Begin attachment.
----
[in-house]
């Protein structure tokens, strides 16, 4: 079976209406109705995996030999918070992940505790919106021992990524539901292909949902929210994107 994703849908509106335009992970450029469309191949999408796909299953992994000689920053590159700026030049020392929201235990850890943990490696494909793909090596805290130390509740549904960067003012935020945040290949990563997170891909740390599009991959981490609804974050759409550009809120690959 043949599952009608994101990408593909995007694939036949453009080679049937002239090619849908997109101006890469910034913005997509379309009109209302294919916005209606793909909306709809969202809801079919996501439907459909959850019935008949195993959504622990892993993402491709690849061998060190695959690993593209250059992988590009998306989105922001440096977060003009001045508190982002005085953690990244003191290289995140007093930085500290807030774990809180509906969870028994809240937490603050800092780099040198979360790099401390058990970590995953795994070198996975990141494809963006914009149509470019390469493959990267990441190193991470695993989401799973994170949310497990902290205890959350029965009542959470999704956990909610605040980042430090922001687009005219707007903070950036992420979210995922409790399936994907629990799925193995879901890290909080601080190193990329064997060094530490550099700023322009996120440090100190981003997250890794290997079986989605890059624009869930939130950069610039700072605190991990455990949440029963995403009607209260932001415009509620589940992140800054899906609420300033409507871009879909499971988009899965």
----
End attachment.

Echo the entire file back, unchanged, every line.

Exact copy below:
[in-house]
């Protein structure tokens, strides 16, 4: 079976209406109705995996030999918070992940505790919106021992990524539901292909949902929210994107 994703849908509106335009992970450029469309191949999408796909299953992994000689920053590159700026030049020392929201235990850890943990490696494909793909090596805290130390509740549904960067003012935020945040290949990563997170891909740390599009991959981490609804974050759409550009809120690959 043949599952009608994101990408593909995007694939036949453009080679049937002239090619849908997109101006890469910034913005997509379309009109209302294919916005209606793909909306709809969202809801079919996501439907459909959850019935008949195993959504622990892993993402491709690849061998060190695959690993593209250059992988590009998306989105922001440096977060003009001045508190982002005085953690990244003191290289995140007093930085500290807030774990809180509906969870028994809240937490603050800092780099040198979360790099401390058990970590995953795994070198996975990141494809963006914009149509470019390469493959990267990441190193991470695993989401799973994170949310497990902290205890959350029965009542959470999704956990909610605040980042430090922001687009005219707007903070950036992420979210995922409790399936994907629990799925193995879901890290909080601080190193990329064997060094530490550099700023322009996120440090100190981003997250890794290997079986989605890059624009869930939130950069610039700072605190991990455990949440029963995403009607209260932001415009509620589940992140800054899906609420300033409507871009879909499971988009899965």